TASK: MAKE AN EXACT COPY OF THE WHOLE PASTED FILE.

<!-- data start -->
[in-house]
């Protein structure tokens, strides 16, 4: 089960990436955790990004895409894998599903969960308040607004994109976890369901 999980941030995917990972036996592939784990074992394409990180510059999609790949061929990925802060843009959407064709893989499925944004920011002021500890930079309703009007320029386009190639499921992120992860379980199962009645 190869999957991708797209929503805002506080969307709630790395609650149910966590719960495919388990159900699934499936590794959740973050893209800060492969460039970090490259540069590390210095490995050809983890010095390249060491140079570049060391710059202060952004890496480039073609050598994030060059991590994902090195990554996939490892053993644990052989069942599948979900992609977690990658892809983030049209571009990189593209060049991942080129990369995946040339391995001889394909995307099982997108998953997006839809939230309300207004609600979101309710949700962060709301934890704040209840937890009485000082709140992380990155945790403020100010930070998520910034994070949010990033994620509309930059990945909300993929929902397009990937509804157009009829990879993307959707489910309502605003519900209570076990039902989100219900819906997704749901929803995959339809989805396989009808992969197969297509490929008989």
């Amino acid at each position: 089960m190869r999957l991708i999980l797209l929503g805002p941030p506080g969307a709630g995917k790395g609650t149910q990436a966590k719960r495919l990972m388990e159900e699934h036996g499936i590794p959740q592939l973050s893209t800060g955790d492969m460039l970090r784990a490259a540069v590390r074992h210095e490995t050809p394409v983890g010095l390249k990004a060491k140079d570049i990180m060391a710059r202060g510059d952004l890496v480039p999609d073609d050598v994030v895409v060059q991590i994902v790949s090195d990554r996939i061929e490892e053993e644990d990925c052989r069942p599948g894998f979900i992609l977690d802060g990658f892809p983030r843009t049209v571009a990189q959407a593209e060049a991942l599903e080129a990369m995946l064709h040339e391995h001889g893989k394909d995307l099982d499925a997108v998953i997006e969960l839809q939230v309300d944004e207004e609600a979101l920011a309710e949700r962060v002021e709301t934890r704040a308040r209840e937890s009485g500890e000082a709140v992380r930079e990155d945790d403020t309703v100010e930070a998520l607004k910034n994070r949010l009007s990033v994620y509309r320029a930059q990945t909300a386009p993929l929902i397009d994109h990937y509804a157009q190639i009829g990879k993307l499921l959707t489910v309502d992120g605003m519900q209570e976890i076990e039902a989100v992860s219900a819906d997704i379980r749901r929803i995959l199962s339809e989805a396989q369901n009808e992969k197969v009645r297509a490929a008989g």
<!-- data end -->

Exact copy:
[in-house]
């Protein structure tokens, strides 16, 4: 089960990436955790990004895409894998599903969960308040607004994109976890369901 999980941030995917990972036996592939784990074992394409990180510059999609790949061929990925802060843009959407064709893989499925944004920011002021500890930079309703009007320029386009190639499921992120992860379980199962009645 190869999957991708797209929503805002506080969307709630790395609650149910966590719960495919388990159900699934499936590794959740973050893209800060492969460039970090490259540069590390210095490995050809983890010095390249060491140079570049060391710059202060952004890496480039073609050598994030060059991590994902090195990554996939490892053993644990052989069942599948979900992609977690990658892809983030049209571009990189593209060049991942080129990369995946040339391995001889394909995307099982997108998953997006839809939230309300207004609600979101309710949700962060709301934890704040209840937890009485000082709140992380990155945790403020100010930070998520910034994070949010990033994620509309930059990945909300993929929902397009990937509804157009009829990879993307959707489910309502605003519900209570076990039902989100219900819906997704749901929803995959339809989805396989009808992969197969297509490929008989």
């Amino acid at each position: 089960m190869r999957l991708i999980l797209l929503g805002p941030p506080g969307a709630g995917k790395g609650t149910q990436a966590k719960r495919l990972m388990e159900e699934h036996g499936i590794p959740q592939l973050s893209t800060g955790d492969m460039l970090r784990a490259a540069v590390r074992h210095e490995t050809p394409v983890g010095l390249k990004a060491k140079d570049i990180m060391a710059r202060g510059d952004l890496v480039p999609d073609d050598v994030v895409v060059q991590i994902v790949s090195d990554r996939i061929e490892e053993e644990d990925c052989r069942p599948g894998f979900i992609l977690d802060g990658f892809p983030r843009t049209v571009a990189q959407a593209e060049a991942l599903e080129a990369m995946l064709h040339e391995h001889g893989k394909d995307l099982d499925a997108v998953i997006e969960l839809q939230v309300d944004e207004e609600a979101l920011a309710e949700r962060v002021e709301t934890r704040a308040r209840e937890s009485g500890e000082a709140v992380r930079e990155d945790d403020t309703v100010e930070a998520l607004k910034n994070r949010l009007s990033v994620y509309r320029a930059q990945t909300a386009p993929l929902i397009d994109h990937y509804a157009q190639i009829g990879k993307l499921l959707t489910v309502d992120g605003m519900q209570e976890i076990e039902a989100v992860s219900a819906d997704i379980r749901r929803i995959l199962s339809e989805a396989q369901n009808e992969k197969v009645r297509a490929a008989g």